Sister Rebecca Trujillo
Weaving Threads of Solidarity and Compassion
For 21 years, eight different foundations in Holland supported Sister Rebecca Trujillo's ministry with Special Families in Nicaragua. These agencies joined in funding her expenses for a month-long visit to Holland this summer. In addition, they held a formal exposition to launch a book, entitled Faith. Rebecca wrote the forward and helped compile reflections from students, teachers and community leaders in this solidarity work, sharing the impact on their lives. The book is in Dutch, English and Spanish.
How did all of this evolve? In 1999, Arie Erkelens, a program director in Holland for people with disabilities, visited Nicaragua. For two weeks, he worked with mothers of children with disabilities. On returning to Holland, Arie changed his job and began a foundation to support this ministry. He encouraged Ben Book, teacher manager at a high school for both university and technical careers, to join him by engaging students in raising funds for Special Families. When the school offered Sister Rebecca a large donation, she said, "I cannot accept it unless you create relationships with the Special Families in Nicaragua." That way the students would grow in compassion, rather than just give money. For 20 years, students, parents and staff traveled to Nicaragua and created those relationships.
During this summer's visit, Sister Rebecca thanked donors, volunteers and foundations for their work with Special Families. Former students, now in their 20's and 30's, told Sister Rebecca how these relationships influenced their lives and career choices. Making this visit helped Sister Rebecca in the complex task of closure of the SNDdeN Nicaraguan mission this year.
Story by Sister Rita Sturwold, SNDdeN, first published in the Sisters of Notre Dame de Namur U.S. E News, September 2022, Vol. 13. No. 17
Note: Sister Rebecca has returned to the United States in 2022 amid what's happening in Nicaragua.
Putting moms first to help special-needs children.
Caring for a special-needs child is never easy.
In a major city like Matagalpa, where more than 10 percent of children are disabled, their care falls largely to the mothers. This means mothers are isolated for as long as 12 hours a day. It also means they are unable to earn an income, which feeds the spiral of poverty and hopelessness for the family.
In 2010, Sister Rebecca Trujillo started “Familias Especiales de Santa Julia Billiart” to help special children by focusing first on their mothers. Today this organization of mothers, volunteers and professionals provides support to more than 500 Matagalpan families with disabled children. It is a ministry that is often carried out door-to-door, with programs that include home therapy, neighborhood parenting programs and small business development and job training for mothers.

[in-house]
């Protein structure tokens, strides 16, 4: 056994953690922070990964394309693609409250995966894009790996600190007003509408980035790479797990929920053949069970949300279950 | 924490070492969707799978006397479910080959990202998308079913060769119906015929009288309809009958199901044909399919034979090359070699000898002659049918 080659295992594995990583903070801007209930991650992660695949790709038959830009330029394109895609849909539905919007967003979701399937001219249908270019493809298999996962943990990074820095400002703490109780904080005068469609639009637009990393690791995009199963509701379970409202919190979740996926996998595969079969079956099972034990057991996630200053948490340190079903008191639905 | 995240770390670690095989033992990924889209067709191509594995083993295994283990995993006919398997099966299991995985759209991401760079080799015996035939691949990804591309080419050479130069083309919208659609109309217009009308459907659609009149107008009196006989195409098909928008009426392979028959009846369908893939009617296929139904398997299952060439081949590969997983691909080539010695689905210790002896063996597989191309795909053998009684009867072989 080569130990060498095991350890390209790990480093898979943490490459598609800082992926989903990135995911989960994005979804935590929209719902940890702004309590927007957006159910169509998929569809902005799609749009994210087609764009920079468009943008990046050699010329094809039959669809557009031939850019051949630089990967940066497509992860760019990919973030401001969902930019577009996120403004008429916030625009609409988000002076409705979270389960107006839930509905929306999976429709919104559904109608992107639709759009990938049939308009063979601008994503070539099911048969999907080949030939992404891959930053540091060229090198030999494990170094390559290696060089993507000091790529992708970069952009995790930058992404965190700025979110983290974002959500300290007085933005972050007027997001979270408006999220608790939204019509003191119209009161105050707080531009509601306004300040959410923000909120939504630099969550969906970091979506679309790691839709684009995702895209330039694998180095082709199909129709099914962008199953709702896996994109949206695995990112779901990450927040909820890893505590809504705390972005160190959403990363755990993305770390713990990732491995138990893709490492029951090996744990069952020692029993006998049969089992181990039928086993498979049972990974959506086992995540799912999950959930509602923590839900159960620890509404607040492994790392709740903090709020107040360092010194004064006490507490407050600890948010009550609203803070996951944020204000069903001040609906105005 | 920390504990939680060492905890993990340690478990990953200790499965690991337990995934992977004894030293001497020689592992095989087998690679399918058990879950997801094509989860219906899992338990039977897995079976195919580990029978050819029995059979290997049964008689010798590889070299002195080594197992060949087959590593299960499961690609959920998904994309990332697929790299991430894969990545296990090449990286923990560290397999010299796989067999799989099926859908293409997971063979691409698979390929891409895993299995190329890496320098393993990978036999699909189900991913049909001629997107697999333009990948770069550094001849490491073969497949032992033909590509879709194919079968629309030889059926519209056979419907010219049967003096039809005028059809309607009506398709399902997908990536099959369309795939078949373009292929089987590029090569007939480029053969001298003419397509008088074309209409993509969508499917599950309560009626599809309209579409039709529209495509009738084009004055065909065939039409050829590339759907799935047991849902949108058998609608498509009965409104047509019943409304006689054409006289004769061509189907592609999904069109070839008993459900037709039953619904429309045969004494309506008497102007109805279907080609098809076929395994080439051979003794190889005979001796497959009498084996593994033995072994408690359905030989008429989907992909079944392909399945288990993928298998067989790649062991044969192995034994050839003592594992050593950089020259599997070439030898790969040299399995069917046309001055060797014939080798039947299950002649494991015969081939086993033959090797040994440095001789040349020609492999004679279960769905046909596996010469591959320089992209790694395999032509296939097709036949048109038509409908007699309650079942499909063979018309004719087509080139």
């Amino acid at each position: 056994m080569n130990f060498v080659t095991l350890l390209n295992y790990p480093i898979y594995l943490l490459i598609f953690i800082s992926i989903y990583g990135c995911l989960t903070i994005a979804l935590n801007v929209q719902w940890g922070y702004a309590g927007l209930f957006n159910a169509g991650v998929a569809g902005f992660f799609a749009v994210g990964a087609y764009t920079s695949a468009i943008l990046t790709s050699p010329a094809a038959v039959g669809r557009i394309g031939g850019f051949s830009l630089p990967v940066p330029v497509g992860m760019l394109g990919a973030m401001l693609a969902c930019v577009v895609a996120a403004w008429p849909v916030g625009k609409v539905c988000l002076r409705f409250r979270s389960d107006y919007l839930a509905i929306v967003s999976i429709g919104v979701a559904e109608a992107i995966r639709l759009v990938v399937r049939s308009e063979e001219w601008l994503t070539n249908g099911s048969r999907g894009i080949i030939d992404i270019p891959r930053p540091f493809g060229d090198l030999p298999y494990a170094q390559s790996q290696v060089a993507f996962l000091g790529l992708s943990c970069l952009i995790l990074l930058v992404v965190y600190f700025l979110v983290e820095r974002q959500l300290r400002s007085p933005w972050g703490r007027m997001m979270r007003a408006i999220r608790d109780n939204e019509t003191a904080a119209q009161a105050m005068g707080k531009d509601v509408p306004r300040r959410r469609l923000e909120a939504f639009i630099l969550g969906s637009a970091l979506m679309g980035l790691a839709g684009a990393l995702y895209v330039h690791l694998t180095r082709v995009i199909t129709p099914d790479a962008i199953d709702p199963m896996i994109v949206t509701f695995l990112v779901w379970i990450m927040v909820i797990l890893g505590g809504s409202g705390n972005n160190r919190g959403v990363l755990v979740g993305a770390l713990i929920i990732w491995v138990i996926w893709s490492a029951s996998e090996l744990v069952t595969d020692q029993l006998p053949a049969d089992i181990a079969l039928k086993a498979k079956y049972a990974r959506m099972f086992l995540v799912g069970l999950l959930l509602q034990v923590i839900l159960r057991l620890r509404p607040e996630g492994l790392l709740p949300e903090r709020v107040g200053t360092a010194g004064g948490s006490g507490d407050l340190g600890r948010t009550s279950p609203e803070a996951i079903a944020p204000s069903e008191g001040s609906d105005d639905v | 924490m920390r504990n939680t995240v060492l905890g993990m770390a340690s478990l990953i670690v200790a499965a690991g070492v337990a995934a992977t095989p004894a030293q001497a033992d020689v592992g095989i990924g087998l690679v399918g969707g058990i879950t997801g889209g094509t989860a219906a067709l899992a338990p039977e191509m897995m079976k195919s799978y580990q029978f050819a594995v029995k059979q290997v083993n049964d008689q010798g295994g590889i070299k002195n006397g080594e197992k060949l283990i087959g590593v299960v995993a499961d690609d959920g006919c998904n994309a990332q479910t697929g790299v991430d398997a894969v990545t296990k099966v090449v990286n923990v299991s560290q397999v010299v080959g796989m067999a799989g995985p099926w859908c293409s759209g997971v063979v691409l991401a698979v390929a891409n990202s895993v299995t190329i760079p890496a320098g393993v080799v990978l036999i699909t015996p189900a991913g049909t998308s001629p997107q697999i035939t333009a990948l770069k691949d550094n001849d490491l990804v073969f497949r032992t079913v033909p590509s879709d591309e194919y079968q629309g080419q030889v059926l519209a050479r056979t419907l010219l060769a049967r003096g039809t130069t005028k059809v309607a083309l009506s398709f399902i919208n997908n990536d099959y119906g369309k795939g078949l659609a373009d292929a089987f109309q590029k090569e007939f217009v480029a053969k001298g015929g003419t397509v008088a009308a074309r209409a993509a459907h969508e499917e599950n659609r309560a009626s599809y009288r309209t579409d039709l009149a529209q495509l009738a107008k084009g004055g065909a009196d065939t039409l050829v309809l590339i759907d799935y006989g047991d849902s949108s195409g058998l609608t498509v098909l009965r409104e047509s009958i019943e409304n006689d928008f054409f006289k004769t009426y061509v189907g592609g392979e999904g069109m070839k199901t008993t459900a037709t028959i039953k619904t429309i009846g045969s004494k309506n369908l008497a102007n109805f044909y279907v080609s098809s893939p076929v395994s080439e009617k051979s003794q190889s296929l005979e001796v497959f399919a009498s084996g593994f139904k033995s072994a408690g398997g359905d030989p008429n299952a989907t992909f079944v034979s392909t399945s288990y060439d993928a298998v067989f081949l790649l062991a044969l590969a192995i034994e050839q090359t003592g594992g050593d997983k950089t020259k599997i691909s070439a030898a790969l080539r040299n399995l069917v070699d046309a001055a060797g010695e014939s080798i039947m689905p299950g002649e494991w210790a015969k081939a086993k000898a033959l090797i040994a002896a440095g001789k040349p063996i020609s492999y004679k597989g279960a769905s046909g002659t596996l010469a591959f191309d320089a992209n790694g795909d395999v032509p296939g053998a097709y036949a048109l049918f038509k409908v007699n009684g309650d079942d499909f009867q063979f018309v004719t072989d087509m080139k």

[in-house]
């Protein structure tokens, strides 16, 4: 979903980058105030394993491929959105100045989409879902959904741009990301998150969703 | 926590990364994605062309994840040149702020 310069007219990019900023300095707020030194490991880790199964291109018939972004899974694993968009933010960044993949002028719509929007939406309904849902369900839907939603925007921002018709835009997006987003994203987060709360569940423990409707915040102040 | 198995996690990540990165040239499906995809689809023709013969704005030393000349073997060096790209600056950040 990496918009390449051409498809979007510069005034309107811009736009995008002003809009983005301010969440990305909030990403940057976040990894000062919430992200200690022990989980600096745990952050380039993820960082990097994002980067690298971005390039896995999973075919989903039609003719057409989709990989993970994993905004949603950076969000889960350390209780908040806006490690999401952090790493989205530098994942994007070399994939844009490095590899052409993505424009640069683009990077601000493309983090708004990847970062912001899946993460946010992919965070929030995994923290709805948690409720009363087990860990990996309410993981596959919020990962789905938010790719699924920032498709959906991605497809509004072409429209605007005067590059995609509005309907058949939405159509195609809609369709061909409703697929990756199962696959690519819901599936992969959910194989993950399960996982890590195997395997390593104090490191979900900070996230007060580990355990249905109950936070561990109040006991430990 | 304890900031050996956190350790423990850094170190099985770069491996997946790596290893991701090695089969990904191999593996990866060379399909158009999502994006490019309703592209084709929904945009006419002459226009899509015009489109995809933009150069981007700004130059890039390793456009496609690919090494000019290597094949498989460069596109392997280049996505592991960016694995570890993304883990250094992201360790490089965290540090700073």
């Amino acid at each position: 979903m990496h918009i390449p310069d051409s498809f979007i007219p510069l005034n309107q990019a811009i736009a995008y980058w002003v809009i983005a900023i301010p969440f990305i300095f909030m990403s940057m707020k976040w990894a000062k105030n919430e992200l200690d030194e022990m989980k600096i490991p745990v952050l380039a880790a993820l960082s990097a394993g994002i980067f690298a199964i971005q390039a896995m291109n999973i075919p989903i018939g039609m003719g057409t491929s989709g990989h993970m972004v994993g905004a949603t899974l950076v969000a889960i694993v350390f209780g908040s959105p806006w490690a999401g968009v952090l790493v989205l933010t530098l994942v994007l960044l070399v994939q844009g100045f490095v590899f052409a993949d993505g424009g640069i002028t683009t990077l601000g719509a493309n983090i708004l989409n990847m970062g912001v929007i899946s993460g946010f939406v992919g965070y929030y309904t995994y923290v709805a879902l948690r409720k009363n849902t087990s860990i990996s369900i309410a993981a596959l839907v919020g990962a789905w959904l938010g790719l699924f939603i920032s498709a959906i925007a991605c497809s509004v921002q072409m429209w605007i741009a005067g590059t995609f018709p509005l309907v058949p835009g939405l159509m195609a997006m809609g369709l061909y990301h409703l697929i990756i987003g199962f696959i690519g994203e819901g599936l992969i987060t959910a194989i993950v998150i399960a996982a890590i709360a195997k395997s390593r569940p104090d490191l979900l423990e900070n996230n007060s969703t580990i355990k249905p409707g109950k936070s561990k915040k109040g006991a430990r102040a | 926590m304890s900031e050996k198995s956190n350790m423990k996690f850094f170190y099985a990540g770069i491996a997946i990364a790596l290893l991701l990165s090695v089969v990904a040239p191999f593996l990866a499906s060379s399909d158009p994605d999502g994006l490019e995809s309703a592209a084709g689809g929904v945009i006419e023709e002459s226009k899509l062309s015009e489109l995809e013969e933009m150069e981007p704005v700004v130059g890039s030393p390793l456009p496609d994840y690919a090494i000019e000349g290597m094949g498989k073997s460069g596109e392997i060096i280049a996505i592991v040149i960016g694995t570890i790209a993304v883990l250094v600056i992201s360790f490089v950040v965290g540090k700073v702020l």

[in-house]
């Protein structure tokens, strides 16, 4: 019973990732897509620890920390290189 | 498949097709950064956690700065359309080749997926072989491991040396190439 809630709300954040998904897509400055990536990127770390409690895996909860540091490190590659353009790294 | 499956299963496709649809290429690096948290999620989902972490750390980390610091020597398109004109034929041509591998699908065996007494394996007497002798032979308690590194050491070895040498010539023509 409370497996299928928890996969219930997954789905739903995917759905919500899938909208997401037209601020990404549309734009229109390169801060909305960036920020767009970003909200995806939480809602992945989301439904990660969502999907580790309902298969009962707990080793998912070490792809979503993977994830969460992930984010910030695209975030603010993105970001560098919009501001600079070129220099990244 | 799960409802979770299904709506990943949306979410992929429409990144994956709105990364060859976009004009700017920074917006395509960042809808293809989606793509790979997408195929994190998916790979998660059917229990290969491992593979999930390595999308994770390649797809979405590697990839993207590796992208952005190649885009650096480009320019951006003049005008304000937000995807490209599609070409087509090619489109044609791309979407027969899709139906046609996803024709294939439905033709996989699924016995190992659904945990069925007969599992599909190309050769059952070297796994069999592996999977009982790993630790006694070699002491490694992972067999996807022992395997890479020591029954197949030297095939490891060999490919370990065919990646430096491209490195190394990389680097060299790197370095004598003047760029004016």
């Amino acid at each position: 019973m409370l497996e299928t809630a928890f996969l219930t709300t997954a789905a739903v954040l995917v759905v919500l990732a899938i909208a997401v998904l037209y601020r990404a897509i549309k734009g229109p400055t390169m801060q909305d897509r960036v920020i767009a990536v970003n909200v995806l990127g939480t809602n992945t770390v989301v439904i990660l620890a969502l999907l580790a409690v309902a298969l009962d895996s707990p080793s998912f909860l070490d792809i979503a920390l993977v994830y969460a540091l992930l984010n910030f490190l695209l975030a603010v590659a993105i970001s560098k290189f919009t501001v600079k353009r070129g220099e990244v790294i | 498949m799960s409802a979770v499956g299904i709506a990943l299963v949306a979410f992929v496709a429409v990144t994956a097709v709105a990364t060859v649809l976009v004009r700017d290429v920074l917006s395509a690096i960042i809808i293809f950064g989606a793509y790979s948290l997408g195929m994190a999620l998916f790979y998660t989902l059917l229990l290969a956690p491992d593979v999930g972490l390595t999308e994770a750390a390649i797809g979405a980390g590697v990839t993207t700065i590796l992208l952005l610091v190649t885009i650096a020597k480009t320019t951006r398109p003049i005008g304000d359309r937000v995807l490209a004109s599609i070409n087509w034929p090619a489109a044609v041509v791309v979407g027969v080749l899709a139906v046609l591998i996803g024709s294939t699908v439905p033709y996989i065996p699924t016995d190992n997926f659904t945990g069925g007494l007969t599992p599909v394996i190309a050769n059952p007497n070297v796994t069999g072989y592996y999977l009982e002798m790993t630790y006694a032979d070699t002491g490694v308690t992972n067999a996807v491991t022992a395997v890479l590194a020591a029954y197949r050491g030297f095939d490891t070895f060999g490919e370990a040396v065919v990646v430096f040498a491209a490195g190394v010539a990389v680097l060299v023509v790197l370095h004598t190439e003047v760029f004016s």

Sister Rebecca explained the focus. “Most mothers are virtual prisoners in their own homes without a way to express their needs. We address their medical and educational needs first. Then we provide spiritual and psychological support, and introduce the mothers to others who share similar circumstances. We show them they are not alone.”
The Benefits of Horse Therapy for the Handicapped
As she researched therapies for disabled children, Sister Rebecca learned how children with almost any cognitive, physical or emotional disability benefit greatly by riding or simply being around a horse.
So she arranged for a horse therapy program, and a donor offered seven Arabian thoroughbreds and land for the program.
“You should see the faces of the children,” Sister Rebecca said. “Horse therapy works in so many ways. It’s especially moving to watch blind children interact with a horse. They touch the rough mane and tail, and then the horse’s soft warm coat, and experience the different sensations.”
Autistic children are calmed by the rhythmic motion of the horse. Sister Rebeccca spoke of one such little boy who was unable to relate or pay attention to his surroundings. “His parents just couldn’t control him. After several sessions of horse therapy, he is calm enough to be with other children. He was even able to hug his father for the first time.”
Read the update from Sister Rebecca's ministry: "...Yet trying so hard to dream."